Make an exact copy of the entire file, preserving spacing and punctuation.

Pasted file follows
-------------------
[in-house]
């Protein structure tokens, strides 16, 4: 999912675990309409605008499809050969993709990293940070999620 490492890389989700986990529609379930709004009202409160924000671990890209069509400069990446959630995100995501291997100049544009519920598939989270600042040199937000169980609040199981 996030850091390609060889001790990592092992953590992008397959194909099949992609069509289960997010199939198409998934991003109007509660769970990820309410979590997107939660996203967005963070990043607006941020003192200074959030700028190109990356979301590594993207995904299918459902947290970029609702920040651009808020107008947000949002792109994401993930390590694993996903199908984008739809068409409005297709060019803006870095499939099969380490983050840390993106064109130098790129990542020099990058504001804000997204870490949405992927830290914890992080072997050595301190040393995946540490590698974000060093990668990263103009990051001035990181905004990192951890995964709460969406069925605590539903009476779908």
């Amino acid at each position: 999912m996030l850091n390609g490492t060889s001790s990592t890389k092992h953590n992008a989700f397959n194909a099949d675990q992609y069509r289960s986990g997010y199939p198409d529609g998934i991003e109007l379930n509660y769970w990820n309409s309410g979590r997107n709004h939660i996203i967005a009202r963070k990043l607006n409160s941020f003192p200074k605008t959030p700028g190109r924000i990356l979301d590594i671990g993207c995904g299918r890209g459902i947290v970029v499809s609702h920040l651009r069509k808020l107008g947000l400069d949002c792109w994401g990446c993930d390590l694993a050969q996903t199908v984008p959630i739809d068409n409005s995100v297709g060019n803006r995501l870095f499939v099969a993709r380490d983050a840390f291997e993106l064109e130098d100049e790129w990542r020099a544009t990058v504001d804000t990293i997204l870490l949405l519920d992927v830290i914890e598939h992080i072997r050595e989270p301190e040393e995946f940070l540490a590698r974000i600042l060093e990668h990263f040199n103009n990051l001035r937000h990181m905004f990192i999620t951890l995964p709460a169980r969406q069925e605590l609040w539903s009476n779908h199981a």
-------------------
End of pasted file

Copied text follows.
[in-house]
């Protein structure tokens, strides 16, 4: 999912675990309409605008499809050969993709990293940070999620 490492890389989700986990529609379930709004009202409160924000671990890209069509400069990446959630995100995501291997100049544009519920598939989270600042040199937000169980609040199981 996030850091390609060889001790990592092992953590992008397959194909099949992609069509289960997010199939198409998934991003109007509660769970990820309410979590997107939660996203967005963070990043607006941020003192200074959030700028190109990356979301590594993207995904299918459902947290970029609702920040651009808020107008947000949002792109994401993930390590694993996903199908984008739809068409409005297709060019803006870095499939099969380490983050840390993106064109130098790129990542020099990058504001804000997204870490949405992927830290914890992080072997050595301190040393995946540490590698974000060093990668990263103009990051001035990181905004990192951890995964709460969406069925605590539903009476779908």
């Amino acid at each position: 999912m996030l850091n390609g490492t060889s001790s990592t890389k092992h953590n992008a989700f397959n194909a099949d675990q992609y069509r289960s986990g997010y199939p198409d529609g998934i991003e109007l379930n509660y769970w990820n309409s309410g979590r997107n709004h939660i996203i967005a009202r963070k990043l607006n409160s941020f003192p200074k605008t959030p700028g190109r924000i990356l979301d590594i671990g993207c995904g299918r890209g459902i947290v970029v499809s609702h920040l651009r069509k808020l107008g947000l400069d949002c792109w994401g990446c993930d390590l694993a050969q996903t199908v984008p959630i739809d068409n409005s995100v297709g060019n803006r995501l870095f499939v099969a993709r380490d983050a840390f291997e993106l064109e130098d100049e790129w990542r020099a544009t990058v504001d804000t990293i997204l870490l949405l519920d992927v830290i914890e598939h992080i072997r050595e989270p301190e040393e995946f940070l540490a590698r974000i600042l060093e990668h990263f040199n103009n990051l001035r937000h990181m905004f990192i999620t951890l995964p709460a169980r969406q069925e605590l609040w539903s009476n779908h199981a």